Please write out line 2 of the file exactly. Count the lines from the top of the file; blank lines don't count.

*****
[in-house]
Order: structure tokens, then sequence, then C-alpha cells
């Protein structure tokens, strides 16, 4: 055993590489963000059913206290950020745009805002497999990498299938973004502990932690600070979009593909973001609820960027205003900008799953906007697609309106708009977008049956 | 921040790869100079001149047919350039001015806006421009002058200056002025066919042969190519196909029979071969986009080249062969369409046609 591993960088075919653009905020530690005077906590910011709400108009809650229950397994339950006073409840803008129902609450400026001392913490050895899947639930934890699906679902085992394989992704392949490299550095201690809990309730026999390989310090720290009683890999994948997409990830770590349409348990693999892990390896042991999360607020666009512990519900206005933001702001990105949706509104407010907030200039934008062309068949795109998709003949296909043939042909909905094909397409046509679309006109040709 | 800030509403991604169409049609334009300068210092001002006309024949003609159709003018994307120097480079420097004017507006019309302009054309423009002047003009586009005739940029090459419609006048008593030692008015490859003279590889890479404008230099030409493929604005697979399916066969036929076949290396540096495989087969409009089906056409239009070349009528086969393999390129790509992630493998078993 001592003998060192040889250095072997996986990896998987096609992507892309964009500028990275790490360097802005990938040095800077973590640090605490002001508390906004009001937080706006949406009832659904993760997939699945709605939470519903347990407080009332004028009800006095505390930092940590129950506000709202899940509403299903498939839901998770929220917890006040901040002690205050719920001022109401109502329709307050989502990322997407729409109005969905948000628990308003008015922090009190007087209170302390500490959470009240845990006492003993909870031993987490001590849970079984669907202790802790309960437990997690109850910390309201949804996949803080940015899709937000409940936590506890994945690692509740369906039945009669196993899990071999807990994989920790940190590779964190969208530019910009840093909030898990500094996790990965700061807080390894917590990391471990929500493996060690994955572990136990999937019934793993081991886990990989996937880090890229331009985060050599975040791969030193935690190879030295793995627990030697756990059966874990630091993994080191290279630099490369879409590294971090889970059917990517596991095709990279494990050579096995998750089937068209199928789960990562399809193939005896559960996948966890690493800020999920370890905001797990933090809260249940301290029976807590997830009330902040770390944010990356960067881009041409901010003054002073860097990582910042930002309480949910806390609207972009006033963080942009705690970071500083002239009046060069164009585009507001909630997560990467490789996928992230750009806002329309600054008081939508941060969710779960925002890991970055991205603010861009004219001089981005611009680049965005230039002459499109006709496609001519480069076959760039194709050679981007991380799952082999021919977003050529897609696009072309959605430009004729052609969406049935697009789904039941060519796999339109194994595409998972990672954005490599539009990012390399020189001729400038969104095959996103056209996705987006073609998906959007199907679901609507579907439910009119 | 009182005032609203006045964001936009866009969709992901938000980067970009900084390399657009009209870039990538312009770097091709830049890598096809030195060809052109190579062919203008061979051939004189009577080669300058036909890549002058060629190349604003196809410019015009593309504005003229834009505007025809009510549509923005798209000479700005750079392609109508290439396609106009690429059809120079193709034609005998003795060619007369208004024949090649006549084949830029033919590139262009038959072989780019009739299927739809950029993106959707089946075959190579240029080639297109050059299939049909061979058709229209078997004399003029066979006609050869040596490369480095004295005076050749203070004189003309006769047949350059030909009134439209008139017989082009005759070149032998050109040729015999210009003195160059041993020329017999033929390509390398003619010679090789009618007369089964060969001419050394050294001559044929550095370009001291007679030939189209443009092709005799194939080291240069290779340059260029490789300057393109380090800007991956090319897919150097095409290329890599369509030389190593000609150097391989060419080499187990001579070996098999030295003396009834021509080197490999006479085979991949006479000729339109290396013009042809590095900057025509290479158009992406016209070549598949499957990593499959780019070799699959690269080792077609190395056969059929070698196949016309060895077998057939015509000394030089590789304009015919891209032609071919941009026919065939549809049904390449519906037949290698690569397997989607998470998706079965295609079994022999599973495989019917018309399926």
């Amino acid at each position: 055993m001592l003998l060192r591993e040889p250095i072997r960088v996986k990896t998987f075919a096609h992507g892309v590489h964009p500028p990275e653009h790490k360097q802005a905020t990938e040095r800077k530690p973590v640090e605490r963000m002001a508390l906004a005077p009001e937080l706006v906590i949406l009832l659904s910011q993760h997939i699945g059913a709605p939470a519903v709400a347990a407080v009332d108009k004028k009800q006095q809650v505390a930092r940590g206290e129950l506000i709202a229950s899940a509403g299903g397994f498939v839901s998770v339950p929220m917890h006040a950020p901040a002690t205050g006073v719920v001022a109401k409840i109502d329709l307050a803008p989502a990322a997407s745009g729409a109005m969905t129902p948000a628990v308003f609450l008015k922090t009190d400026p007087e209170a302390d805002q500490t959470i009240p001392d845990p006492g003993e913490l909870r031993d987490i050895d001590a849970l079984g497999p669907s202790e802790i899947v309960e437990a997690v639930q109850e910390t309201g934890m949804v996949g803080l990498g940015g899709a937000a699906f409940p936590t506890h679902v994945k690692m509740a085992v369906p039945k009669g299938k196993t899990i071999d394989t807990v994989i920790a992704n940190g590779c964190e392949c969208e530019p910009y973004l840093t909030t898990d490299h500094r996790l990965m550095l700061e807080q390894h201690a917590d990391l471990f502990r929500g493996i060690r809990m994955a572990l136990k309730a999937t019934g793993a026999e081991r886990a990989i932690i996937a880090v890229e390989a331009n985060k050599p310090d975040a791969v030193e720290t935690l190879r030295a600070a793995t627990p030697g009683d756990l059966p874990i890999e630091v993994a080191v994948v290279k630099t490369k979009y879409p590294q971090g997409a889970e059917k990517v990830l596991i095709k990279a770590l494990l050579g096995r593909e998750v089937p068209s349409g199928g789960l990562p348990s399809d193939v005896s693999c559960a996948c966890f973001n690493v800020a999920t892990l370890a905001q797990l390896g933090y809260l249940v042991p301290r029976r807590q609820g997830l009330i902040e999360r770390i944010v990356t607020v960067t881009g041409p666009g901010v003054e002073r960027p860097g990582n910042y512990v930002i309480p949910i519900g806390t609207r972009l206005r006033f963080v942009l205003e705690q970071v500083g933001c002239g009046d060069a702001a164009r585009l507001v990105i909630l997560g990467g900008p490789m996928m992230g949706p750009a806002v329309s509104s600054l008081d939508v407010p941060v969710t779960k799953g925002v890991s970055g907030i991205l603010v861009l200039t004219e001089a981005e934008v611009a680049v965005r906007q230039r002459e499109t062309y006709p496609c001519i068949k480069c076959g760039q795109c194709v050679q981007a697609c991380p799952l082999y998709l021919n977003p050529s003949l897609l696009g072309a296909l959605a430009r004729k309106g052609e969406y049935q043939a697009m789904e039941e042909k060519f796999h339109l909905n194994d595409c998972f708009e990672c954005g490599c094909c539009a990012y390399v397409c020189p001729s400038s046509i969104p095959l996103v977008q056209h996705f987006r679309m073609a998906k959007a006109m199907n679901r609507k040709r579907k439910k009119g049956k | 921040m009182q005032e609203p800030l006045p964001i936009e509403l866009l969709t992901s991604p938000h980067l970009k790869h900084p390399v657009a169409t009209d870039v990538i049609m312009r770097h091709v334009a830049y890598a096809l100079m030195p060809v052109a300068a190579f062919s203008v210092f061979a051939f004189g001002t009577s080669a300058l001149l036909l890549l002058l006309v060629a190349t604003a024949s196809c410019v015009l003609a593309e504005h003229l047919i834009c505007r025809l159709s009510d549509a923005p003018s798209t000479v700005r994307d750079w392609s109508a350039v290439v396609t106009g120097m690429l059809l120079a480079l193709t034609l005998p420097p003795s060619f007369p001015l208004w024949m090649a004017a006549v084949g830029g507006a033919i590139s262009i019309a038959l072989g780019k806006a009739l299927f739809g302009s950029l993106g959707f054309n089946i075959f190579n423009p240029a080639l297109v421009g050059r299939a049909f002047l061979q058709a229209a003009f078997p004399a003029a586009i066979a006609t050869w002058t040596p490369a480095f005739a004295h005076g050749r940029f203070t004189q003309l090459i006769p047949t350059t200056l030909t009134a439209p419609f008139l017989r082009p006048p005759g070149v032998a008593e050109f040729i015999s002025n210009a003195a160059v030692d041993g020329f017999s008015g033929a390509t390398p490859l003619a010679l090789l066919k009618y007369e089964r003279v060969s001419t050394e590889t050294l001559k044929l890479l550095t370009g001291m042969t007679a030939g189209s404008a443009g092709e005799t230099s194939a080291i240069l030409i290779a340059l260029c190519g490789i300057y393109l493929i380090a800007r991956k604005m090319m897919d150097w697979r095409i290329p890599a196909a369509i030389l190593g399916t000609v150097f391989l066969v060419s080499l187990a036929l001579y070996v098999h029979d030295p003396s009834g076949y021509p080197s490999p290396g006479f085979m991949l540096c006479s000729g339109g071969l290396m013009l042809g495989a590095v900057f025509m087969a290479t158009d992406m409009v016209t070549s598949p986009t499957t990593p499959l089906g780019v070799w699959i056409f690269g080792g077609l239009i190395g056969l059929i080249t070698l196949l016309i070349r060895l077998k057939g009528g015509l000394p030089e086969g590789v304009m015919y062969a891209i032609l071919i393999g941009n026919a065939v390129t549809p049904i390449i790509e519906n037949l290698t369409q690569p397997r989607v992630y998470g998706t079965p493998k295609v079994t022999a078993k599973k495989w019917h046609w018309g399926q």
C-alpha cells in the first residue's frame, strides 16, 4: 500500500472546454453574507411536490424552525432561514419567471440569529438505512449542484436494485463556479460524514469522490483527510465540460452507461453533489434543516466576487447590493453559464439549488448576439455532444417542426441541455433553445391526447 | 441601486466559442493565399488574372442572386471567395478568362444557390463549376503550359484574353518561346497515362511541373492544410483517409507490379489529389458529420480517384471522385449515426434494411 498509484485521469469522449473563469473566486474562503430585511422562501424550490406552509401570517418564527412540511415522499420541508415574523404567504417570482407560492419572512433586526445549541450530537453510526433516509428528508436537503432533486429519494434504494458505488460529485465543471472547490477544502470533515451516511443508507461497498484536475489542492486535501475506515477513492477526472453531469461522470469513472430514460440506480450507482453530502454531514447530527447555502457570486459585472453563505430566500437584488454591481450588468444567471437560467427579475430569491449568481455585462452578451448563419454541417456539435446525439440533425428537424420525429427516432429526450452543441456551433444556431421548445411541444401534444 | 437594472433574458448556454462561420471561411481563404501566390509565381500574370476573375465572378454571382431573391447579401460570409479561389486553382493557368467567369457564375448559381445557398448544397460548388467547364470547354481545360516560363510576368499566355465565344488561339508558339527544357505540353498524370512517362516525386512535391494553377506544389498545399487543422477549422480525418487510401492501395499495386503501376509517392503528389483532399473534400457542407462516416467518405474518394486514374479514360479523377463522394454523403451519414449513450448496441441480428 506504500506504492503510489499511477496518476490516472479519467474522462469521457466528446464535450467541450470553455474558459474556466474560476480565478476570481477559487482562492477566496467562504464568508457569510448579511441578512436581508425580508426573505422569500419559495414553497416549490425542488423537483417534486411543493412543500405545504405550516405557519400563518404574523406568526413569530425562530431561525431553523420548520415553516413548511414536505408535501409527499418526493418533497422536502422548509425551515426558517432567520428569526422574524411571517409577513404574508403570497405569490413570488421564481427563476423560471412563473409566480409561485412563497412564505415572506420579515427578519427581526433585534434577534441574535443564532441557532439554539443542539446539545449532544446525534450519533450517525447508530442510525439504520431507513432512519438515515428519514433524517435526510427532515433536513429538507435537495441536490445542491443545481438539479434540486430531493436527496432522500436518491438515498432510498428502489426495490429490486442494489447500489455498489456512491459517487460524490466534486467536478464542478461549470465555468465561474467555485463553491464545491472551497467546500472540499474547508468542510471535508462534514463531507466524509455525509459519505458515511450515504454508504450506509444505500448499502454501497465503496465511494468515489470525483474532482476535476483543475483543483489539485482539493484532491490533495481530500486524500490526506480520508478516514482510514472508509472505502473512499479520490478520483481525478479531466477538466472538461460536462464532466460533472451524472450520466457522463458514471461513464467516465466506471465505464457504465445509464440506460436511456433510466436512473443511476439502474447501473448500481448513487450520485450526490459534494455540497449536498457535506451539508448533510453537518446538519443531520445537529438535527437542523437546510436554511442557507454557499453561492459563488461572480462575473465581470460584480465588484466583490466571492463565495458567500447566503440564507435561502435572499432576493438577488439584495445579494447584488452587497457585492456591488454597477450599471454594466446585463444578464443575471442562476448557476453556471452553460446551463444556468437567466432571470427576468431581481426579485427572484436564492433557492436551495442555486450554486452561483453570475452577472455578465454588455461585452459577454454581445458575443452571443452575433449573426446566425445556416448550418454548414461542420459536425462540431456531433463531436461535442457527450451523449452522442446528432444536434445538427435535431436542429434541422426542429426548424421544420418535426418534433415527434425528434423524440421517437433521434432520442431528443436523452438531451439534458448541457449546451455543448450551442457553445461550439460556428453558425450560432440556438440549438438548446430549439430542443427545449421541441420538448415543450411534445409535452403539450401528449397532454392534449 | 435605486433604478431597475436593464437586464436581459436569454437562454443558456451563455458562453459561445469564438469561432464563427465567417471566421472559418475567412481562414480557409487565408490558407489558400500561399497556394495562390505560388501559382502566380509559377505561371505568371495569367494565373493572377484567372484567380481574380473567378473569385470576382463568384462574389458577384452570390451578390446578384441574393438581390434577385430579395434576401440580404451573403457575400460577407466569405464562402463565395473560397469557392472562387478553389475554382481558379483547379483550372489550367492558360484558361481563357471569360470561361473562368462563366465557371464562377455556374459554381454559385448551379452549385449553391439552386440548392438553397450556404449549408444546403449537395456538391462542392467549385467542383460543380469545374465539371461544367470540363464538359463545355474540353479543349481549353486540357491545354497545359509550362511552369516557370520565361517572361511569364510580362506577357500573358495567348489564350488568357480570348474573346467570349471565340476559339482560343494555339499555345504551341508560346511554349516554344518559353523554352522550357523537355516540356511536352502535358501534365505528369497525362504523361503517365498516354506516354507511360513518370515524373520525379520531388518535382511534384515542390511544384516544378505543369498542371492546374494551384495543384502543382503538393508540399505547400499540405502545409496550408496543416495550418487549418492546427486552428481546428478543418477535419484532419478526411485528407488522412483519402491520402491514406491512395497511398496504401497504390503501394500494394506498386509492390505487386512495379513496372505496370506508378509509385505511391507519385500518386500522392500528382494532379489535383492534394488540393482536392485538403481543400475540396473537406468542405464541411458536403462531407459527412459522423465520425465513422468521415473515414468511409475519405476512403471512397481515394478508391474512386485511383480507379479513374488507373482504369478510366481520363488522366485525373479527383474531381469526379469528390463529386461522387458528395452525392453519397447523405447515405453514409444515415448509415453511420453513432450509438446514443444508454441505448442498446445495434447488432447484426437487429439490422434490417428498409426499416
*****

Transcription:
Order: structure tokens, then sequence, then C-alpha cells